These are the troika of plot points that power the story, sure there's a lot more going on and much that I'm being vague about as it's essential to prevent spoilers. This book is a solid improvement on The Long Way Down as not only does the reader know a bit more than the first time around, but the author really gets to develop the world, gives the backstory about  many of the characters, their history, & much more without it becoming like an infodump. I loved how the author keeps the tension high-strung throughout and every time Faust feels that he's one-upped his circumstances, there's one more wrinkle to keep him on the back foot. There's a lot more backstabbing and double betrayals in this one and all of it seem very organic.

This is what I loved about this story, it's a thriller while being an urban fantasy and the author does his best to introduce some humour from time to time. He also introduces some minor characters who are very intriguing and one such person is Baron Naavarasi who is delightful (to read about) with her intrigue and deadliness. I look to learn more about her and her machinations. There's also a nice plot twist with regards to French history and even though it focusses on a genuinely detestable individual, I liked how the author picked up an obscure character who added so much to the story. The book's pace is such that the reader will be constantly on tenterhooks to see what happens with Sitri, Harmony Black and the main cambion plot.

The character cast is very wonderfully expanded and all of this is done without losing any sheen on Faust. In this aspect, Craig Schaefer manages to comfortably rub shoulders with Jim Butcher. However the one crucial difference between them is that Craig's world is resplendently mired in grey & shades of black with some splashes of white. This is very much shown vividly towards the end of the book (when our main protagonist does something incredibly stupid or smart, I'll let you decide).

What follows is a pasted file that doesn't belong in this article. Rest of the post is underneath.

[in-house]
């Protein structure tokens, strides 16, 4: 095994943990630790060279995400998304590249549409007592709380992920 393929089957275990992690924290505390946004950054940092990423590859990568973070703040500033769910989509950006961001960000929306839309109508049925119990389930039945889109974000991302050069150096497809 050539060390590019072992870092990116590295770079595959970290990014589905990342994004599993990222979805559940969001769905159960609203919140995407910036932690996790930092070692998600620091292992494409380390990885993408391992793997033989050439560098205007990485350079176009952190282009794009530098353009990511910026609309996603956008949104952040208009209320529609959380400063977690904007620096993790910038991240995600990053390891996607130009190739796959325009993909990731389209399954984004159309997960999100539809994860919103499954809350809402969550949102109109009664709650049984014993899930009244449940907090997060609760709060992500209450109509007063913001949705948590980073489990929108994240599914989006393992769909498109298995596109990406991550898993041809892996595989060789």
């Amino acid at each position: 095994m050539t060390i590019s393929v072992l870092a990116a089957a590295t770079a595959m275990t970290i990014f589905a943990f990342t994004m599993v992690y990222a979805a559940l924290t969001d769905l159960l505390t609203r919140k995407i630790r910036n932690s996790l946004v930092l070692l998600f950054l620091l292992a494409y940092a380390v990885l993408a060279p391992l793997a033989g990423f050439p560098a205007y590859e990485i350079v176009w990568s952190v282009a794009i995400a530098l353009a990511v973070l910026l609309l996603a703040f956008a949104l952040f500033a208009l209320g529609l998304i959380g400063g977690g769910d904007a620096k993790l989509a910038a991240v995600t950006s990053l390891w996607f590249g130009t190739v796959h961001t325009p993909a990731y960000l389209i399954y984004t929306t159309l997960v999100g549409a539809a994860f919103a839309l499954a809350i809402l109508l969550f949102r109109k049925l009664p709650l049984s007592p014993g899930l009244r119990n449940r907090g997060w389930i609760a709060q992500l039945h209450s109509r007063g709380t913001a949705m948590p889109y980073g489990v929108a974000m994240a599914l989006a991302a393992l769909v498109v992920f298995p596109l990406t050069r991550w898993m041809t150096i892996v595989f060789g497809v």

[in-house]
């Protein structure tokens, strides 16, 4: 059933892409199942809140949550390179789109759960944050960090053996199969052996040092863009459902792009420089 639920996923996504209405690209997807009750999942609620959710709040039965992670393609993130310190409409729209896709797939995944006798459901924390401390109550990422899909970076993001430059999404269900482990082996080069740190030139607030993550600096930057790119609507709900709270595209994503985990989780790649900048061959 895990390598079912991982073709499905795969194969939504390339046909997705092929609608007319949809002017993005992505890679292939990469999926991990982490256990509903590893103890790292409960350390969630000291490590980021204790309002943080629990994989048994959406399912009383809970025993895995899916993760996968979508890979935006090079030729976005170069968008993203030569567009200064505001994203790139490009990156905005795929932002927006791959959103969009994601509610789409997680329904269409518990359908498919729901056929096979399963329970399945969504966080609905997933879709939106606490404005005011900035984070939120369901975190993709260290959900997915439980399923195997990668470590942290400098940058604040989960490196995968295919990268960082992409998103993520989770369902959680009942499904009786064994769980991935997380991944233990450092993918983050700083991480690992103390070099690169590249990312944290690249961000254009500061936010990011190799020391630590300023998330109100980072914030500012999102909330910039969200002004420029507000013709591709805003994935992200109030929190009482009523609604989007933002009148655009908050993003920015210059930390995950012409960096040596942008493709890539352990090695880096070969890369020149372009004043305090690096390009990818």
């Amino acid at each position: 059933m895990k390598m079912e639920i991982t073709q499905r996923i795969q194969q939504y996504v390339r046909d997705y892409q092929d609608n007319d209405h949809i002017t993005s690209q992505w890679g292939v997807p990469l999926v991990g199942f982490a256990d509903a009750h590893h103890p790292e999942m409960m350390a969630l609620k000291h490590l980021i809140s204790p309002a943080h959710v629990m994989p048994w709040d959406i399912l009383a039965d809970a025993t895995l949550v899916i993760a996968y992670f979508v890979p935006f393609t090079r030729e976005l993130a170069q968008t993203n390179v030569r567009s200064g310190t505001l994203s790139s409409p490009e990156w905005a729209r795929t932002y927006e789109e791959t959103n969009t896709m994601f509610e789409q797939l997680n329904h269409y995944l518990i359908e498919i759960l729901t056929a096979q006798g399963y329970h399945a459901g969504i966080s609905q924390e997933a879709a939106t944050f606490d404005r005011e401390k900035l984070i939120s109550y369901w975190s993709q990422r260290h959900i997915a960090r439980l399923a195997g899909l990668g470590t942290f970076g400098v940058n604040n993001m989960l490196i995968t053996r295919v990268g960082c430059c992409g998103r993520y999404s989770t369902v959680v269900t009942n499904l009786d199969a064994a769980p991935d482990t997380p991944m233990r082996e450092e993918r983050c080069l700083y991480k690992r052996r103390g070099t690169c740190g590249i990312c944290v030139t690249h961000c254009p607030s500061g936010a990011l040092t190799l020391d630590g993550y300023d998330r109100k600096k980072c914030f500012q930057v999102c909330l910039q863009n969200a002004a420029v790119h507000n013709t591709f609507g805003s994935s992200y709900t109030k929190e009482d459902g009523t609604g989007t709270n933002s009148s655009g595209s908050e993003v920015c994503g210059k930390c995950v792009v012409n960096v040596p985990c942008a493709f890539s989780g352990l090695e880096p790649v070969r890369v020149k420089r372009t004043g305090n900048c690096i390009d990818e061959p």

I loved this aspect of the storyline as it very much mirrors the real world and the author also gives us (the readers) some background about the nature of magic, the world, Hell and its courts, Cambions (what are they, why are they the way they are, etc). There's a lot of worldbuilding very wonderfully encapsulated between dialogue snippets and plot revelations. The author also shows the growing relationship between Caitlin & Daniel and it seems to glide smoothly from The White Gold Score. I liked how the author switches gender tropes and makes Caitlin the one with all the power cards. Daniel though is not without powers of his own and it's his mental fortitude that makes stand out as a character and a player to be reckoned with.

CONCLUSION: All of the above factors made this book a solid read for me and also cemented this series in my mind. I have to say this book just stops short of being a 5-star book because of some plot threads being left open to be finished in the next book. I don't think this will be a major disappointment for most folks but it might rankle some. Overall I thoroughly enjoyed this book and after finishing immediately jumped onto the next as was the author's plan all along.


Mori Lii said...

Seems like an interesting book. I know I'm also a fan of H.P Lovecraft! It nice to see that others admire his work as well. :)

Melissa (My words and pages) said...

I've got a few books before this one on the audio, then I'm returning to this series as I really love what he's created here.